John will be spending this afternoon not shoring up this second spot in the fence, but installing brand new steer wire, and I’ll be picking up damaged crabapples and broken boughs. With 7 more apples trees currently laden with fruit around our place—hundreds of apples that need a couple more weeks of ripening—you can bet we’ll be checking our fence often.
As for our dinner plans tonight…we were going to grill hamburgers outdoors. Now, the last thing we want is to attract the bear with the aroma of roasting meat in the yard, so we’ll be cooking inside!
Photos and captions by John Browne... Find more of our adventures with bears in my Little Farm books!
Thursday, July 23, 2020
Blueberry Picking Tip:
Blueberry season has just started here in the Foothills. Picking blueberries the other day, I was keeping in mind that even the blue ones can be sour. So I'd like to share a tip for finding the sweeter berries:
When it's early in the season, you're probably trying to select the ripe berries when there are still so many white ones on the shrubs. Here's what you do: just look for the clusters of berries where all but one or two berries are blue. Select the largest berries in the cluster, and you'll be sure to end up with more sweet ones!
If you like reading on your Kindle, iPad or other device, the Little Farm gardening guide also available on Amazon, Apple, Kobo, and all other online retailers. I hope you're enjoying your summertime garden! PS...I'm adding a quick note today, September 10...with fall just arounnd the corner, you'll find plenty of useful suggestions for your cool season gardening and preparation for next year's crops in Little Farm in the Garden!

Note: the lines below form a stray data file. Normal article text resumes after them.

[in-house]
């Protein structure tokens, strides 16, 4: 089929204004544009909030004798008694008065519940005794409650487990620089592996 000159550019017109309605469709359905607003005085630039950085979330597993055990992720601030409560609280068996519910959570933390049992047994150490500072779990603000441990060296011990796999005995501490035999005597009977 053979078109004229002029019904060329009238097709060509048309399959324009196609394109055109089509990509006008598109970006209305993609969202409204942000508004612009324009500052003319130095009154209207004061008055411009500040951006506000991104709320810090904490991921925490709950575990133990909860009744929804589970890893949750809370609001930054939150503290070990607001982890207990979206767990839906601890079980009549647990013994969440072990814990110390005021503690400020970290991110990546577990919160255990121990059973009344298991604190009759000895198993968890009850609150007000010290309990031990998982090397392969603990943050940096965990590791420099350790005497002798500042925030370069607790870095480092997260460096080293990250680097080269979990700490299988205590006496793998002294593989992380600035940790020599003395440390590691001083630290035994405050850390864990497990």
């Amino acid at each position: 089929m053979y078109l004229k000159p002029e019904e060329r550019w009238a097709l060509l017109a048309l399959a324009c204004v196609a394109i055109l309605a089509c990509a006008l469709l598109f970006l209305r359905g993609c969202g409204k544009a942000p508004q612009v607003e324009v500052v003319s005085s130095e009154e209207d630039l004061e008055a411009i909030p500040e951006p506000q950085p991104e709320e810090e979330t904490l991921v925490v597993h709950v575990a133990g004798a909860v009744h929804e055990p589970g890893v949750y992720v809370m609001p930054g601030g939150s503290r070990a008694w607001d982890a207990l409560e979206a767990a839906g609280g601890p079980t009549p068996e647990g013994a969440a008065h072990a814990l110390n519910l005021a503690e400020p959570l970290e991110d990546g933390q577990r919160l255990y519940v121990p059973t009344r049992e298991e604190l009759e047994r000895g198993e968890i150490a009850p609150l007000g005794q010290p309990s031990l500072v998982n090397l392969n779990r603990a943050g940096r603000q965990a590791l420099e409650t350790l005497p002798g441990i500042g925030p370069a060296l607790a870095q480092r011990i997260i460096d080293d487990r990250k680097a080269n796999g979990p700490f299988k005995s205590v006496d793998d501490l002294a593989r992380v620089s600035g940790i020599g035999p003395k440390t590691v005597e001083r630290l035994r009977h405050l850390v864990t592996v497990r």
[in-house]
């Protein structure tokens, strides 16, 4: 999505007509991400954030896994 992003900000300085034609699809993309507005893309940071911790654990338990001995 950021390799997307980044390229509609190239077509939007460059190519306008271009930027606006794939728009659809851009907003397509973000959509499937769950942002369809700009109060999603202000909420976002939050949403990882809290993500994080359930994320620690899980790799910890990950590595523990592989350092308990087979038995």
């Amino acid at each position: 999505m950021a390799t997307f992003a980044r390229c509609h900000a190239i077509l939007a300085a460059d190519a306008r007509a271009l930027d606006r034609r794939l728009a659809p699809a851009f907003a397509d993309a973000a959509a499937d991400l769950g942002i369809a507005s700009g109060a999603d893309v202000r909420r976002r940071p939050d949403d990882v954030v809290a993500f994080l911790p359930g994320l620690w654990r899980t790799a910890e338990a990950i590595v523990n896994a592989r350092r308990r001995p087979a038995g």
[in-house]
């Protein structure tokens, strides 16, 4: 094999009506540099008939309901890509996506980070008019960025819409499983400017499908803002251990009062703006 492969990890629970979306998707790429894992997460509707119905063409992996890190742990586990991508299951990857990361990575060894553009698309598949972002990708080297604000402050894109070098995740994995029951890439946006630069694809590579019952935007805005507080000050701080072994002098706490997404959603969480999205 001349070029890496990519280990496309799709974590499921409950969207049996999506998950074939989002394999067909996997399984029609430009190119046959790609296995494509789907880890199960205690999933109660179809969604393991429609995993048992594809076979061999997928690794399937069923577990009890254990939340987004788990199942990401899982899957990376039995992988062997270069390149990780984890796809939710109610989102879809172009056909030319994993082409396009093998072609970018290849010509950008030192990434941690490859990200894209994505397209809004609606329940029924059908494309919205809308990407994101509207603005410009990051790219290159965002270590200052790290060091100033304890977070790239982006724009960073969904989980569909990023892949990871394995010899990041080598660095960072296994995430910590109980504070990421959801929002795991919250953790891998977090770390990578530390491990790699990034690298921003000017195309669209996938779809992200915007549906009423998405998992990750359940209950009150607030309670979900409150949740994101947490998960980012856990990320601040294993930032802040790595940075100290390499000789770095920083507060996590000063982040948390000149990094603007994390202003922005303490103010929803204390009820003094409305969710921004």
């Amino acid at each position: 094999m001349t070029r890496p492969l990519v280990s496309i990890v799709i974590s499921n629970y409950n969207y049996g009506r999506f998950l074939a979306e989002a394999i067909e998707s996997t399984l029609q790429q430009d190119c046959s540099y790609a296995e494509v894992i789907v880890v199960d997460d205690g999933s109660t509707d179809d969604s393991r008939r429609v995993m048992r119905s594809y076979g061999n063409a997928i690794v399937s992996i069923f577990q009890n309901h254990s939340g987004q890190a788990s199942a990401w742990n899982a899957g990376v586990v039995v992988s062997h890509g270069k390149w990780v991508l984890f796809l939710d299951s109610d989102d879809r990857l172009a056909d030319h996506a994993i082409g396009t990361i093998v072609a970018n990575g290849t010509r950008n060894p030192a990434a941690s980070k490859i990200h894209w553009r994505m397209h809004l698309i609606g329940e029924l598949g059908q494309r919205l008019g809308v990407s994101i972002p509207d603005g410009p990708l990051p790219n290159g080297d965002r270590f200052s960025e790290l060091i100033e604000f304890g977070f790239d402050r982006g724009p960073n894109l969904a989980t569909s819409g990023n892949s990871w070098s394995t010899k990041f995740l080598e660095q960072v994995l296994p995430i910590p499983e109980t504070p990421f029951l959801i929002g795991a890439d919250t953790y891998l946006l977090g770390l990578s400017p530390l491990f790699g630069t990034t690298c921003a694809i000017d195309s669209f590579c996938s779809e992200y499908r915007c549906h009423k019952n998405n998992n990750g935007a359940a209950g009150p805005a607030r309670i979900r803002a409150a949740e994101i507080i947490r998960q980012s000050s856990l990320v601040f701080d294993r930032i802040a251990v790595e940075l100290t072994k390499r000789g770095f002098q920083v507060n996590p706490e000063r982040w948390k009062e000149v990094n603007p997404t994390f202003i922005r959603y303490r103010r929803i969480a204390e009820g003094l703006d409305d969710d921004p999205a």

Wednesday, June 24, 2020
If you've read my Irish novels, or looked at this blog, you know I'm a big fan of fairies. And despite these difficult times we're living through, it seems a shame to let the day go by without somehow recognizing fairydom.
My big dream is to build a wee fairy garden. (Okay, my dreams are actually pretty small.) But with berry season upon us, along with all the other summer homestead gardening chores, I won't be getting to that until...someday. Kind of like the rest of my big plans.
|Irish Short Story|
Wednesday, May 27, 2020
|Gap with mystery hole in the wall on the upper right|
Monday, April 6, 2020
|New gardening booklet!|
You can find the ebook at Amazon, Kobo, or your favorite online retailer...
Caught in the middle of the global health crisis, maybe you’re feeling helpless and anxious about the future. But there is something you and I and everyone else can do about this tragic, unforeseen calamity: Grow some of your own food—in a pot, a small plot or a garden. In “normal” times, homegrown food is not only a pleasure, but food gardening can be a pastime that helps to take your mind off your worries. In these dark days, it may be that raising some food may become a necessity.
...and more bonus books too!
|Here's our place the week we moved in|
|And years later|
|Bee balm and hummingbird|
Tuesday, March 17, 2020
This week, I'm working on a gardening guide, which, given the potential of food shortages, seems far more important these days, instead of plunking around with my Irish stories. But if you're game for a little distraction of the Irish kind, I offer you a look at the cover of my upcoming novel: the first book of my new Fairy Cottage mini-series, part of my Irish Village of Ballydara series.
The Fairy Cottage books are warm and tender stories about searching for love and home and family in the most unlikely of places. Look for The Little Irish Gift Shop in July!
Wednesday, March 4, 2020
The Cider Press Experiment
So one day at harvest time, with many piles of apples to process, we finally gave our new press a whirl. After washing and chopping dozens of apples, washing the necessary press components, and filling the tub, I figured we’d devote a couple of hours to our cider project. All that was left was turning the handle!
How about a Cost-Benefit Analysis?
To sum up: $150 plus shipping to buy the press, about 7 hours of work, to make less than a quart of fresh, homemade apple cider.